Hugh Pickens writes: "When the space shuttle Atlantis lands later today, it will cap off a mission to Hubble and mark the end of the servicing era. The astronauts' fifth overhaul of the Hubble Space Telescope was the last planned mission to repair the telescope, or any satellite for that matter. "This is the last scheduled servicing mission of Hubble with the space shuttle, and what I think it's demonstrated is the extreme utility of having people working in space and accomplishing things that are different than what was expected," said astronaut John Grunsfeld, who has helped fix Hubble on three different missions. In all, there have been 10 space repair missions by shuttle crews, half of them to Hubble, a major source of pride for NASA — most notably in 1993 when astronauts successfully installed an instrument on Hubble to fix a flawed mirror that had been built into the telescope. NASA's replacement spaceship, the Orion Crew Module, will not have the ability to rendezvous with Hubble or other satellites to repair them. "There is no person out there, there is no leadership out there, there is no vision out there to pick up the baton that we're about to hand off and carry it forward," says Hubble project scientist David Leckrone. "And I think that's just a shame to abandon one of the most impressive, refined, sophisticated capabilities that this agency as a whole — human side and robotic side — has achieved.""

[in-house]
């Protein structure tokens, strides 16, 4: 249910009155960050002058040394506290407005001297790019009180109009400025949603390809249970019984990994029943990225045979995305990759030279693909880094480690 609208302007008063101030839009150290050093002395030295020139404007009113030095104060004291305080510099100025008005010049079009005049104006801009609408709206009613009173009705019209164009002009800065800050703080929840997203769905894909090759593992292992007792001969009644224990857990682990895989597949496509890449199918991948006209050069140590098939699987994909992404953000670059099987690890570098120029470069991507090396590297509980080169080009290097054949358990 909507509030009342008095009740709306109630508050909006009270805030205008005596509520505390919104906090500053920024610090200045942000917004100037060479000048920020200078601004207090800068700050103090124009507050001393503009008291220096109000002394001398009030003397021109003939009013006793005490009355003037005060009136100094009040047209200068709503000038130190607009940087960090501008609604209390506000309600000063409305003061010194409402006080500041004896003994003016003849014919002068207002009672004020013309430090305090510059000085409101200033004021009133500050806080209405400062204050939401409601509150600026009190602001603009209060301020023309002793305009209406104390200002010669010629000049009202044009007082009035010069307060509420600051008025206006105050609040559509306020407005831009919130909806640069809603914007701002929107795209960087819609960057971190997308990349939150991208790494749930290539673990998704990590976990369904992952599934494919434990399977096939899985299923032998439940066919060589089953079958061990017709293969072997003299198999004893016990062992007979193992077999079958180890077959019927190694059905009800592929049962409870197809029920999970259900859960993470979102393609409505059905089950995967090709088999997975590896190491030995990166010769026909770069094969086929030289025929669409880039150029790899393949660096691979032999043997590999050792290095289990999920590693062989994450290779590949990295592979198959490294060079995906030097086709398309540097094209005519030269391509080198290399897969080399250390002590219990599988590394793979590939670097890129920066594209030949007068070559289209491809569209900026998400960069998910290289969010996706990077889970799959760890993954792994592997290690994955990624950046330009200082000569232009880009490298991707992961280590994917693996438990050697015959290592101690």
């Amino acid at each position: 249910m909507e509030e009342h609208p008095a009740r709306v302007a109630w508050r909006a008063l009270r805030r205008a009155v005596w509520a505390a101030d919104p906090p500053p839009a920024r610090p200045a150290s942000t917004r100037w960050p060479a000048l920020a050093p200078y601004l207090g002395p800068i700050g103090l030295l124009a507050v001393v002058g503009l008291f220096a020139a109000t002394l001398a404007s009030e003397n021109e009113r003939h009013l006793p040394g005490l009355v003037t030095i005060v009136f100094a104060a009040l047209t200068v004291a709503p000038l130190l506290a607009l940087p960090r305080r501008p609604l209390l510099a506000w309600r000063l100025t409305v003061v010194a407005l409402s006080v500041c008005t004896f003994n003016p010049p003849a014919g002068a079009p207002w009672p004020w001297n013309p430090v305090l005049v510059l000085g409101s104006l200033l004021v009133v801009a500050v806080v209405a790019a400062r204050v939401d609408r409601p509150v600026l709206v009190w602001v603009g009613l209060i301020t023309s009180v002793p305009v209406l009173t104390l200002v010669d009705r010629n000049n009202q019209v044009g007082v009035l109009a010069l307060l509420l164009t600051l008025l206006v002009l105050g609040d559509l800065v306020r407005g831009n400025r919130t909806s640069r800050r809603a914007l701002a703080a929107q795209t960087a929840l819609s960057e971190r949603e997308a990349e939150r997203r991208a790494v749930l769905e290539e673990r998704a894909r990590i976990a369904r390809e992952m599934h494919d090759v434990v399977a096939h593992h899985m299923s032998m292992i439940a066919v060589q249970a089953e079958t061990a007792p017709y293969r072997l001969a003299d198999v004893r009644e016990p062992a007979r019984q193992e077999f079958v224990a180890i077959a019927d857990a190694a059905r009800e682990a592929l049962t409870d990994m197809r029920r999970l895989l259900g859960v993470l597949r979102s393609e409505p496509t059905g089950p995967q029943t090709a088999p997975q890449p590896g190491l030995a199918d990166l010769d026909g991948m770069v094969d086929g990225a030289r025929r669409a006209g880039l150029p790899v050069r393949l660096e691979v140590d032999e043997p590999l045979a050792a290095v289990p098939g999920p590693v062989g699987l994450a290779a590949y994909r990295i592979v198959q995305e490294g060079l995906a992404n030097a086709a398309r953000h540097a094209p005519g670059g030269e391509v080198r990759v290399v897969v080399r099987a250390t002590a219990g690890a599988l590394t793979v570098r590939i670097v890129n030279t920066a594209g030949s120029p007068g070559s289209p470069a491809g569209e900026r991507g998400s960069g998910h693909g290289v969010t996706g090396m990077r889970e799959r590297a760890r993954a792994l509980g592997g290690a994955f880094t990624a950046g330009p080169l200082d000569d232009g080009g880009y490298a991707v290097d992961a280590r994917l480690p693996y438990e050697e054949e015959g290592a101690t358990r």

"What is wanted is not the will to believe, but the will to find out, which is
the exact opposite."
-- Bertrand Russell, _Sceptical_Essays_, 1928